Moe: (Laughs) That is hilarious. That’s a mother for you. To her, you’re just her son (laughs). She’s proud of you.  You’re her son.  You’re her baby. 

Yowda:  She will be like, “It’s the first of the month.  I need some of that rap money for rent.”  Like, that’s her.  I will be like, “Alright mama. I got you.”

Moe:  (Laughs) That is so fantastic. I believe that is the beautiful part of all of this, that you can actually do things like that and give back. Phenomenal.  I know people are going to want to hear your all of your music, including your new project and learn so much more about you as an artist.  Can you please share your social media information so that they can do that?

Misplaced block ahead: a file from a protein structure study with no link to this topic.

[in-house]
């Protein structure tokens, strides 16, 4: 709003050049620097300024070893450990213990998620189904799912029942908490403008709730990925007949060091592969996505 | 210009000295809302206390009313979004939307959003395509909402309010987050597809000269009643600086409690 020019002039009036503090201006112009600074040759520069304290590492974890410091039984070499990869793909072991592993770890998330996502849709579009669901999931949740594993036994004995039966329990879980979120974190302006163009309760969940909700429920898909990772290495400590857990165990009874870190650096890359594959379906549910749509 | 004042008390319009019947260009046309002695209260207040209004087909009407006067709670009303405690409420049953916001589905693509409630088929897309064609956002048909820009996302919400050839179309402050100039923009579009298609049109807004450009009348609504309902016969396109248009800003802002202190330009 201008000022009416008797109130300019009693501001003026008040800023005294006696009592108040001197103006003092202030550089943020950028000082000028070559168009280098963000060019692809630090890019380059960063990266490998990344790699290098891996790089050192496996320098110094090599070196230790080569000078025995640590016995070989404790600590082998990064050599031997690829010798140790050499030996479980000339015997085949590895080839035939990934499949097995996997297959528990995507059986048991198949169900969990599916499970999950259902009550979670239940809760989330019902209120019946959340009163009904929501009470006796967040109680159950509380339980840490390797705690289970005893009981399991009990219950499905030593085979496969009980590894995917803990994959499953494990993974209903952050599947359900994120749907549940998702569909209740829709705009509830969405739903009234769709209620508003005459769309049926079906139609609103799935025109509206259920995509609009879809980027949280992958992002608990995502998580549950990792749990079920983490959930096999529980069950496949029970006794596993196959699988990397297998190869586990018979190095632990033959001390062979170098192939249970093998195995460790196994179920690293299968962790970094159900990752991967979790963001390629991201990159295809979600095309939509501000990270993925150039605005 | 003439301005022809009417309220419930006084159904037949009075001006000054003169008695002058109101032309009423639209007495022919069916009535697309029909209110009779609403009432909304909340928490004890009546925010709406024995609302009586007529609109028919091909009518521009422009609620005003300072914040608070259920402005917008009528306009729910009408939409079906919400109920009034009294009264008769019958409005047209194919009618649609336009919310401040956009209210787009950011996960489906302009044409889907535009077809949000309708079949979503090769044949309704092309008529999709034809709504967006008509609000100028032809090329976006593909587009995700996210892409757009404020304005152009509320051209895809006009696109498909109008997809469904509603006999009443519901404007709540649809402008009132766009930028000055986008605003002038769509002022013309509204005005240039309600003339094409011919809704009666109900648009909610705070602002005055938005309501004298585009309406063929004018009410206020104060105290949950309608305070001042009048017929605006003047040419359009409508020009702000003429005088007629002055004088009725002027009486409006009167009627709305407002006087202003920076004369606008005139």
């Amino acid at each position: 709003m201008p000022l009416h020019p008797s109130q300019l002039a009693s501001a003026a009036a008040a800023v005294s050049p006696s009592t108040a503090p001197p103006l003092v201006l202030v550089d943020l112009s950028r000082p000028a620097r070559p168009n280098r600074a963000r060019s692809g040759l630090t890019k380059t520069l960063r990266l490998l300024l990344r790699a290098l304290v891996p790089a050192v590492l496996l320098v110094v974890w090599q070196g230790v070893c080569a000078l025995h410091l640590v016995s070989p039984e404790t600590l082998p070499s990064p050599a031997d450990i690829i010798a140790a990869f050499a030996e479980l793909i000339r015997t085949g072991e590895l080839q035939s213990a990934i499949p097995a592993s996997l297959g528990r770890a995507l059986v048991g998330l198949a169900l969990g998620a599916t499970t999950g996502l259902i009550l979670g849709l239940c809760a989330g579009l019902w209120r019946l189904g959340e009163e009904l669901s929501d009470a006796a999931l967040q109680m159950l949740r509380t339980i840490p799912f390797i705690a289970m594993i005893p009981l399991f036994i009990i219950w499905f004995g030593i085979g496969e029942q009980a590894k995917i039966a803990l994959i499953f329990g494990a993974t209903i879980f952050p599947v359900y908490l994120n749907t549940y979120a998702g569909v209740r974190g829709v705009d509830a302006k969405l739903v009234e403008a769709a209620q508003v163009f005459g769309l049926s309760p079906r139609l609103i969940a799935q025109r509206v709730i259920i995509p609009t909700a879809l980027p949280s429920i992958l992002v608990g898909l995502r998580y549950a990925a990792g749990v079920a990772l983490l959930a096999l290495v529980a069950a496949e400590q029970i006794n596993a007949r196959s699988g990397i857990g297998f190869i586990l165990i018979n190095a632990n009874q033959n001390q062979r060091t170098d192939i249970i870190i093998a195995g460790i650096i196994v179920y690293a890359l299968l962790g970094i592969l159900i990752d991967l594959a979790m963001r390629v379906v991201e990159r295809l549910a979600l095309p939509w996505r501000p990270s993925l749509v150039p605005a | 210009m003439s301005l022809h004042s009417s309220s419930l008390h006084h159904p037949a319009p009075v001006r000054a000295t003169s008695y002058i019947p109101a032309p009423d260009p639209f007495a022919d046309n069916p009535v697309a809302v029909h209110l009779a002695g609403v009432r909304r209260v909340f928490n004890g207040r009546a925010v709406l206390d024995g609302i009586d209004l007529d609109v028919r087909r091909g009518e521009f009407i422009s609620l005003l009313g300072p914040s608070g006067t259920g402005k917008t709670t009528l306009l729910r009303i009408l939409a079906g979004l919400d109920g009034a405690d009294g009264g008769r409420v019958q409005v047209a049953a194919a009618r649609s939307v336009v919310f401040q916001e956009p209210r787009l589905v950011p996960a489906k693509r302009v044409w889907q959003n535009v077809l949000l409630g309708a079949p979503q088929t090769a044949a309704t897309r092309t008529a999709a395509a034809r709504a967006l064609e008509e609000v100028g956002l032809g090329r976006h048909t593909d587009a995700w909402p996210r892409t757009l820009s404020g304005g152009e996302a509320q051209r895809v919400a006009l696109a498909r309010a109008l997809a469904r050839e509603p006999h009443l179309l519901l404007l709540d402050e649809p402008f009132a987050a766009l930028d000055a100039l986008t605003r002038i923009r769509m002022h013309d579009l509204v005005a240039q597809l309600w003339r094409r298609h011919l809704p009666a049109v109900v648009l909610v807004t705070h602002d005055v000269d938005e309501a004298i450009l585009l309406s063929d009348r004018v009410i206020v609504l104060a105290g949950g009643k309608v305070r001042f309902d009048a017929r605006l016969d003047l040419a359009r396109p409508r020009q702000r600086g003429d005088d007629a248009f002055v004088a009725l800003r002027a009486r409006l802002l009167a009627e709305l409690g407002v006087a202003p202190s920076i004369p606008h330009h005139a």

Yowda:  Yeah. Yeah.  @1Yowda on Instagram, Twitter, Facebook Tumbler, Tic Toc, Thriller, all that.  It’s the same thing, @1Yowda. I always tell ‘em, if you got a reason to hate me or need some motivation, follow me on social media and I’ll give you both. 

Moe:  This has been an incredible interview.  I just want a closing statement from you.  Is there anything you want to say for motivational purposes or just for inspiration?

Yowda: Man…  Stay prayed up.  Work hard and stay prayed up.















Brick Man - Yowda feat. Rick Ross